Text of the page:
Whilst the significant reduction in air pollution over the last decade is encouraging, I believe it is important that we continue to improve air quality, while supporting owners of polluting vehicles to make the transition.
The Government’s Clean Air Strategy, published in 2019, sets a goal of halving the number of people living in locations with concentrations of particulate matter above WHO guidelines, and I am pleased that the WHO has described our approach as an example for the world to follow. The Environment Bill builds on this, introducing a duty on the Government to set at least two air quality targets by October 2022: one to reduce the annual average level of fine particulate matter (PM2.5) in ambient air, and one to improve air quality.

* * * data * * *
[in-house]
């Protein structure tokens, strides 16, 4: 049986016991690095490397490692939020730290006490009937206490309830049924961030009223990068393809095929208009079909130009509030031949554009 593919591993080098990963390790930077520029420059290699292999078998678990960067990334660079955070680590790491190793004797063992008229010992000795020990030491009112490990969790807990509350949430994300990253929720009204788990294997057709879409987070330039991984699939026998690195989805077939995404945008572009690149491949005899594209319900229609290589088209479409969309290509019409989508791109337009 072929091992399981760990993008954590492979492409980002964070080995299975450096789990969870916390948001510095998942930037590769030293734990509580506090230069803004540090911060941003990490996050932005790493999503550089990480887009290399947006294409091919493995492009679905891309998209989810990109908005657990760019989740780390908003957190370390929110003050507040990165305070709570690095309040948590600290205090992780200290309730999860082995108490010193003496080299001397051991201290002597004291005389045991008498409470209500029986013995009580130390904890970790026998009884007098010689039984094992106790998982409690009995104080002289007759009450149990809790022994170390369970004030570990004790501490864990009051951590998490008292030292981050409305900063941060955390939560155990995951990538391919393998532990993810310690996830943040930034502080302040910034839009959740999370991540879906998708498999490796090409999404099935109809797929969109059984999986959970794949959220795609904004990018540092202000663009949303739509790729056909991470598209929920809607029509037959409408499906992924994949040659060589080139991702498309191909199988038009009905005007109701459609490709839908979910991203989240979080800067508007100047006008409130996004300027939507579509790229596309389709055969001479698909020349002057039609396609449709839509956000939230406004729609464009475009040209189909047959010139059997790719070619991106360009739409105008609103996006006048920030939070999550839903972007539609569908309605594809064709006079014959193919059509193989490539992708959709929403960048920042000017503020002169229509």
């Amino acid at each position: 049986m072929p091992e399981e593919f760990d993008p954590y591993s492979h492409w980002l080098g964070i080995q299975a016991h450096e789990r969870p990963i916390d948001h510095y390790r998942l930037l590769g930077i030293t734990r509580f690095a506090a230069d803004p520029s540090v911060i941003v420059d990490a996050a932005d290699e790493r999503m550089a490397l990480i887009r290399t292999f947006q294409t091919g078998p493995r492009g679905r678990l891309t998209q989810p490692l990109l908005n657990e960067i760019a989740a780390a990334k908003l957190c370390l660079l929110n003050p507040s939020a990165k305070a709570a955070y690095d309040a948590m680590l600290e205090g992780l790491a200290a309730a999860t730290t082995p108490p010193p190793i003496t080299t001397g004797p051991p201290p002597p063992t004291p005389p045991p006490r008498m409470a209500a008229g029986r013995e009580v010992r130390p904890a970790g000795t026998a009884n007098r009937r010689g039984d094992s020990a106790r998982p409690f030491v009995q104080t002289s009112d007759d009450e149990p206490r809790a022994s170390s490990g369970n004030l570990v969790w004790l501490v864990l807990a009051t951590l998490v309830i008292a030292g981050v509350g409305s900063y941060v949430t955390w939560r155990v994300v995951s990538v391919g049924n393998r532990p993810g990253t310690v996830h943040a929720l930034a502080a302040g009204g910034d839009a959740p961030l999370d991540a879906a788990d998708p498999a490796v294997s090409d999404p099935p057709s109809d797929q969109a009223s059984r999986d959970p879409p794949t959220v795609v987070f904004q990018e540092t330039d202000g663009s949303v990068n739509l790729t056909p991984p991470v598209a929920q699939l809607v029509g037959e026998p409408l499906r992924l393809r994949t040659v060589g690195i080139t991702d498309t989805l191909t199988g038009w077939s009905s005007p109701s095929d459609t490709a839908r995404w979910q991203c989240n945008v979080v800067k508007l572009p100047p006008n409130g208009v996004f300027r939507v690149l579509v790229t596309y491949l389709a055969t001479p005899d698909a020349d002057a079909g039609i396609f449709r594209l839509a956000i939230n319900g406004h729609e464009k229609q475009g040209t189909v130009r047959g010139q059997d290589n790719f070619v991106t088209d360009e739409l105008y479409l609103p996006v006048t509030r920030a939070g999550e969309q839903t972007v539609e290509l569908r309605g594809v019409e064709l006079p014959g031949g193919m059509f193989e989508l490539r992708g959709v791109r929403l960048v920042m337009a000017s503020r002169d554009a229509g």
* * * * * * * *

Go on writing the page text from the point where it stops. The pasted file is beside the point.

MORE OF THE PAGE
This action is backed up by a £3.8 billion plan to improve air quality and create cleaner transport, including almost £1.5 billion to support the uptake of ultra-low emissions vehicles. The recent Budget also included a £304 million investment in capital over next two years to combat roadside pollution, enabling local authorities to take steps to reduce nitrogen dioxide emissions.
Over the past year many people have appreciated the value of air quality during lockdown and, as part of our efforts to further improve it, many regions will soon form Clean Air Zones (CAZ). However the start date for implementing a Clean Air Plan in Greater Manchester is still uncertain. The Government has made £41 million available to help businesses and individuals in our region switch to cleaner vehicles and avoid CAZ charges. I would encourage all owners of vehicles which would face charges under the CAZ to investigate whether they can receive support from central, regional, or local government to make this transition.